3D Glass Solutions Inc | Date: 2016-09-26
The present invention includes compositions and methods of creating electrical isolation and ground plane structures, around electronic devices (inductors, antenna, resistors, capacitors, transmission lines and transformers) in photo definable glass ceramic substrates in order to prevent parasitic electronic signals, RF signals, differential voltage build up and floating grounds from disrupting and degrading the performance of isolated electronic devices by the fabrication of electrical isolation and ground plane structures on a photo-definable glass substrate.
Flemming J.H.,3D Glass Solutions Inc. |
Cook R.,3D Glass Solutions Inc. |
Sibbet S.,3D Glass Solutions Inc. |
Schmidt C.F.,3D Glass Solutions Inc. |
And 2 more authors.
Microwave Journal | Year: 2014
The new APEX® Glass process involves the development of a new photo-definable glass ceramic material, which is processed in a three-step batch process enabling an high volume manufacturing (HVM) solution/or glass microfabrication. The material's fine surface finish also enables an MCM capability with fully integrated thin film passive components, such as resistors, capacitors, and inductors. The APEX® Glass process features TGVs, trenches, and embedded microstructures, which can be simultaneously microfabricated using a precise, rapid and cost effective batch manufacturing process. The ability to produce electronic packages that integrate these types of structures enables many types of packaging architectures across military communications and portable consumer electronics industries. APEX Glass is a photosensitive glass-ceramic material capable of existing in both an amorphous glass state and a ciystallized ceramic state.
3D Glass Solutions Inc | Date: 2015-01-23
A method of fabrication and device made by preparing a photosensitive glass substrate comprising at least silica, lithium oxide, aluminum oxide, and cerium oxide, masking a design layout comprising form one or more micro lens on the photosensitive glass substrate, exposing at least one portion of the photosensitive glass substrate to an activating energy source, exposing the photosensitive glass substrate to a heating phase of at least ten minutes above its glass transition temperature, cooling the photo sensitive glass substrate to transform at least part of the exposed glass to a crystalline material to form a glass-crystalline substrate and etching the glass-crystalline substrate with an etchant solution to form one or more a micro lens.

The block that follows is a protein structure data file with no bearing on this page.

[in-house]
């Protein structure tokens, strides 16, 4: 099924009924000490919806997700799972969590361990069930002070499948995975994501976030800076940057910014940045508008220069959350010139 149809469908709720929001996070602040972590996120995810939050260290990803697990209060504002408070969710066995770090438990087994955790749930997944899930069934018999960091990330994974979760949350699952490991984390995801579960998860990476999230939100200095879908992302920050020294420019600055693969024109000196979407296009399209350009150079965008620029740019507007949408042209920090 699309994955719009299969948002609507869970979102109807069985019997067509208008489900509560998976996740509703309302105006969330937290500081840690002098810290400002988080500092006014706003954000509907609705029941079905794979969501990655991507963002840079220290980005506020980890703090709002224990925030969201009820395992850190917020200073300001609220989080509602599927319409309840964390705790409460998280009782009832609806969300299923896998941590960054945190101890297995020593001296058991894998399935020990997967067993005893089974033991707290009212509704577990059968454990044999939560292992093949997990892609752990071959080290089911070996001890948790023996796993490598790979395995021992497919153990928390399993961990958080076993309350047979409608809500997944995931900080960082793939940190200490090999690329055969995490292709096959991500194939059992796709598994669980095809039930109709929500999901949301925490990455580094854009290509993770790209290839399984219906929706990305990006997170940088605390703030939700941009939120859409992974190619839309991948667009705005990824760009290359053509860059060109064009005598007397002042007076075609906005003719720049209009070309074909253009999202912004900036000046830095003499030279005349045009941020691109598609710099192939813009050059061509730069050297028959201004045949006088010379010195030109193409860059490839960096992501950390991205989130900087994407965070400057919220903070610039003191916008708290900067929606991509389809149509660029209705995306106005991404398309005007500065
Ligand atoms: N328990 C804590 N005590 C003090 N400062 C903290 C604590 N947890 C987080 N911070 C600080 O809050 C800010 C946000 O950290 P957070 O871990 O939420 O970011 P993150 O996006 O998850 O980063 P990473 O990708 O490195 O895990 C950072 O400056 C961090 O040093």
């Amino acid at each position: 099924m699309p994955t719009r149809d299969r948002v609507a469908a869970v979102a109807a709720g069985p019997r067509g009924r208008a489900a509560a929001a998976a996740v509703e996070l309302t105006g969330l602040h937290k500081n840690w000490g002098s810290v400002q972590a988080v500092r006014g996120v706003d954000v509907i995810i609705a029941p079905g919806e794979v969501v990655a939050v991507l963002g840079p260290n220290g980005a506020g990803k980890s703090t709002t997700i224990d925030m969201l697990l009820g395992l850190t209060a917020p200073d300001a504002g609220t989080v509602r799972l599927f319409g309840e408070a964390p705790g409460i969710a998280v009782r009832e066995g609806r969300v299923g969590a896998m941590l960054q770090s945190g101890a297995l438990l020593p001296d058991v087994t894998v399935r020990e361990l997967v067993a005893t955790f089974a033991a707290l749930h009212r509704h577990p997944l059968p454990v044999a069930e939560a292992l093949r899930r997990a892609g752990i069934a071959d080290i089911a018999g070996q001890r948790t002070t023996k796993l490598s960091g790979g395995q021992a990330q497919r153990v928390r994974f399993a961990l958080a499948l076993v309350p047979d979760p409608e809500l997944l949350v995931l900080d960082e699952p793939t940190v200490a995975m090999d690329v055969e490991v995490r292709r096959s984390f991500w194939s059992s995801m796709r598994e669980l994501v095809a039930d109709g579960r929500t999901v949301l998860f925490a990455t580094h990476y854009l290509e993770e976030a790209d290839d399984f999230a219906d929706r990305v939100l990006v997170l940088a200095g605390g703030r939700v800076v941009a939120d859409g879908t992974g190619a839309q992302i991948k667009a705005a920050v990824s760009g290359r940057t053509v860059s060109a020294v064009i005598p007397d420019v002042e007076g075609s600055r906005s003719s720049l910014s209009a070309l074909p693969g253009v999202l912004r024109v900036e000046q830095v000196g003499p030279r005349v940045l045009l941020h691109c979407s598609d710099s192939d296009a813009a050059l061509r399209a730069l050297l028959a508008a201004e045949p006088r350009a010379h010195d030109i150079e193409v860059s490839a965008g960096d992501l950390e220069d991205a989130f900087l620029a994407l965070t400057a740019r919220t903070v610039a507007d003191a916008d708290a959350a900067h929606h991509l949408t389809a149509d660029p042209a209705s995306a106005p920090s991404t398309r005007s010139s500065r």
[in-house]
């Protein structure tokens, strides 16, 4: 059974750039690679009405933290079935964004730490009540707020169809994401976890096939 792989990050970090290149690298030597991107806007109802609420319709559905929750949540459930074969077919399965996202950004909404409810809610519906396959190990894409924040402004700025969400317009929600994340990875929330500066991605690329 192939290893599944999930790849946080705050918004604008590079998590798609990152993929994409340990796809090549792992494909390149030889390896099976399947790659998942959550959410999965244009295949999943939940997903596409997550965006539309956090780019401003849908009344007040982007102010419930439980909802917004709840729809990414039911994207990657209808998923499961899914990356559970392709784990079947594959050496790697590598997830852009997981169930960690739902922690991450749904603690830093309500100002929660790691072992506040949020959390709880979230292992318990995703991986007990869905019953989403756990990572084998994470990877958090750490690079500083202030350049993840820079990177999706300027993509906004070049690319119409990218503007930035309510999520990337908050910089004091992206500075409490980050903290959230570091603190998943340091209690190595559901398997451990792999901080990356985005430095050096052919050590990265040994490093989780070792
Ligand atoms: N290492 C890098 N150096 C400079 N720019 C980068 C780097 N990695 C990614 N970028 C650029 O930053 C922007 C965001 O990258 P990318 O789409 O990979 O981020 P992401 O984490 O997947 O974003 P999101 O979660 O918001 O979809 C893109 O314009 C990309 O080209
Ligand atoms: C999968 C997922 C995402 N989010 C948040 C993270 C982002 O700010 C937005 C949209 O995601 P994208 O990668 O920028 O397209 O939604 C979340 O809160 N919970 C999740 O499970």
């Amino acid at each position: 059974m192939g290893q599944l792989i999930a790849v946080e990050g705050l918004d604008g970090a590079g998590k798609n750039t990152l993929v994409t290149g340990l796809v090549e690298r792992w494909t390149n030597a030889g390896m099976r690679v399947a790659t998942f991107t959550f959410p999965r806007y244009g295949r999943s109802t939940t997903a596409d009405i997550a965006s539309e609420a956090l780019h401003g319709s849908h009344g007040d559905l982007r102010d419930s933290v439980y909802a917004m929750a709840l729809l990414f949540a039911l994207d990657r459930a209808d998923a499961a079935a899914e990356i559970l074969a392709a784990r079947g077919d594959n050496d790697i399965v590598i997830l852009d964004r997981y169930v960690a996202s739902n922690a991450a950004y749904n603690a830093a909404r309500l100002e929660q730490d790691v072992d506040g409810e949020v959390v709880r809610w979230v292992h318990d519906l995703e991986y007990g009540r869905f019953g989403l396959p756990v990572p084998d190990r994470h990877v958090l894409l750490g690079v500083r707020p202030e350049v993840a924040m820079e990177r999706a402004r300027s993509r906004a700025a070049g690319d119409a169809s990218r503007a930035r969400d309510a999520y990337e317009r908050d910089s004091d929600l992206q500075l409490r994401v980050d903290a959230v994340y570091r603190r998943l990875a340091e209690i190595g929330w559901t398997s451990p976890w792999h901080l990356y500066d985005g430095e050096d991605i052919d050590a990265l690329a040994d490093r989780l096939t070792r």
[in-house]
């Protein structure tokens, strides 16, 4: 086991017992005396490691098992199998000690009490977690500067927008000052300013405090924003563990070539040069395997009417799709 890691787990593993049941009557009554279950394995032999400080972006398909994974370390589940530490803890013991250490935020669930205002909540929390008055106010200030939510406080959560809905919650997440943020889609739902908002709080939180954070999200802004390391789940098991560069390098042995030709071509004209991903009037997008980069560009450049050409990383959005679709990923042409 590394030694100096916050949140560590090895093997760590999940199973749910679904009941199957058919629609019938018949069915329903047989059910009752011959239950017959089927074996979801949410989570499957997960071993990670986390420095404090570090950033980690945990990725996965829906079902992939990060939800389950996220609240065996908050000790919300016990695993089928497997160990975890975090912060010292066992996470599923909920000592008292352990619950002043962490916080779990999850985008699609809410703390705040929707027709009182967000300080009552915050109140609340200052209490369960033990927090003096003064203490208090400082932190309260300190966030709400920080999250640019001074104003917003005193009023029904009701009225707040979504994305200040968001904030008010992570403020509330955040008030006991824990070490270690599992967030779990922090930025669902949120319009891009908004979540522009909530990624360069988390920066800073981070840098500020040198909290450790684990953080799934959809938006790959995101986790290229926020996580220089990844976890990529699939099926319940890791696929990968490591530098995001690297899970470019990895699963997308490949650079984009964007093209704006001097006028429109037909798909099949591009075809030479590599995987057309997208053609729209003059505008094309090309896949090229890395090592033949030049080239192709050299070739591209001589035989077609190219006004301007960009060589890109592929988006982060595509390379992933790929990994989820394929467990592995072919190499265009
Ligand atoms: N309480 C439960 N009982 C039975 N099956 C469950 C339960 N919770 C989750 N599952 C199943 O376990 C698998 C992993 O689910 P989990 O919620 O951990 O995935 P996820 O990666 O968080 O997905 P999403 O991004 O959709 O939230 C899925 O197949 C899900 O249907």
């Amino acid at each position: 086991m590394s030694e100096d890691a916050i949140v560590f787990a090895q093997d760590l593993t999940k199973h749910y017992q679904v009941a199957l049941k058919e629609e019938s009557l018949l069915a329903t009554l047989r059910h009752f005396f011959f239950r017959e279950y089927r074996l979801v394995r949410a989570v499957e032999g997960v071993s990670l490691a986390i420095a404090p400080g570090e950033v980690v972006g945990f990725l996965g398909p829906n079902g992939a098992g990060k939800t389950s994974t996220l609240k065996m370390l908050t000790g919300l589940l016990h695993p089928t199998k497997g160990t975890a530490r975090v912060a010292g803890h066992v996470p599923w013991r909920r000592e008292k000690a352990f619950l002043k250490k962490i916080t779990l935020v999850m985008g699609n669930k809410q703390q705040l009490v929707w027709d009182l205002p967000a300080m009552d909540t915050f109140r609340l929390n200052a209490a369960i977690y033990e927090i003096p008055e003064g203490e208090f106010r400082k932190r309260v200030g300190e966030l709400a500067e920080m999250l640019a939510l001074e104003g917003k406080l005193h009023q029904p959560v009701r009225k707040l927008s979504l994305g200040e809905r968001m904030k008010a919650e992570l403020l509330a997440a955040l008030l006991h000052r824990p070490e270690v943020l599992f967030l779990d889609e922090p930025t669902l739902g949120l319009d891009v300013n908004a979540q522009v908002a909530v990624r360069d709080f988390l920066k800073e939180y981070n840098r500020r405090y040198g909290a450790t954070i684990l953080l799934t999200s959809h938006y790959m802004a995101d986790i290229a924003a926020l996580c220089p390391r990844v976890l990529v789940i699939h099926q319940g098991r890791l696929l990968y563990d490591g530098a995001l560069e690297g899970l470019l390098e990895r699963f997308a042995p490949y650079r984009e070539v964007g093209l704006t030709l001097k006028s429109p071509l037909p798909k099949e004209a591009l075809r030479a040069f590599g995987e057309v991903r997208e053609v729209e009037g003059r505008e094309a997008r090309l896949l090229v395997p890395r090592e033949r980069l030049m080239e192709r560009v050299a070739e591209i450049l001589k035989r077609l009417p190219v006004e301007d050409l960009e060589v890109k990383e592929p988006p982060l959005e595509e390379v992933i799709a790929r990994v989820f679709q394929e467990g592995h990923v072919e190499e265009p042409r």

Agency: NSF | Branch: Standard Grant | Program: | Phase: | Award Amount: 168.92K | Year: 2010
This Small Business Innovation Research (SBIR) Phase I project addresses the need for a single silica-based multiplexed microsphere that is not available on the market today because solid silica microspheres must be baked at elevated temperatures (<300C), destroying the internal organic dyes. While polystyrene microspheres are the most prevalent microsphere used in bio-assays, silica microspheres are desirable for a wide variety of reasons and the glass matrix itself offers significant advantages relative to polymer-based materials. The overall research objective is to develop a low-temperature sol-gel manufacturing process that will produce a more uniform Multiplexed Bead Array Assay (MBAA) product characterized by greater chemistry consistency as compared to existing product available today. With overall success, this program will create the ability to produce a single parent microsphere capable of being transformed into at least 10 daughter microspheres, each with a unique and distinguishable autofluorescence characteristic. This transition to a novel manufacturing process for silica-based microspheres will solve many of the problems encountered with high-temperature microsphere manufacturing, while decreasing the cost limitations associated with today?s multiplexed microspheres.
The broader impact/commercial potential of this project is to target the technical limitations and cost constraints of multiplexed microsphere assays to deliver more data with less time and effort than other bioassay products. Current approaches to manufacturing these microspheres are very cumbersome, inefficient, and require literally hundreds of manufacturing steps and each requiring quality control to ensure overall product reliability. These combined manufacturing steps make these products very expensive. Therefore, a more streamlined approach to producing multiplexed microspheres would translate into significantly decreased production costs, which would ultimately make these microspheres more affordable to researchers and clinicians. This would allow for the expanded use of multiplexing assays by clinicians and researchers and accelerate the discovery process, especially in the proteomic and genomic fields. Additionally, this technology is expected to increase innovative medical research, reduce diagnostic costs and expedite promising areas of exploration. If successful, this platform would spur competition, create new jobs and provide significant trade and export opportunities.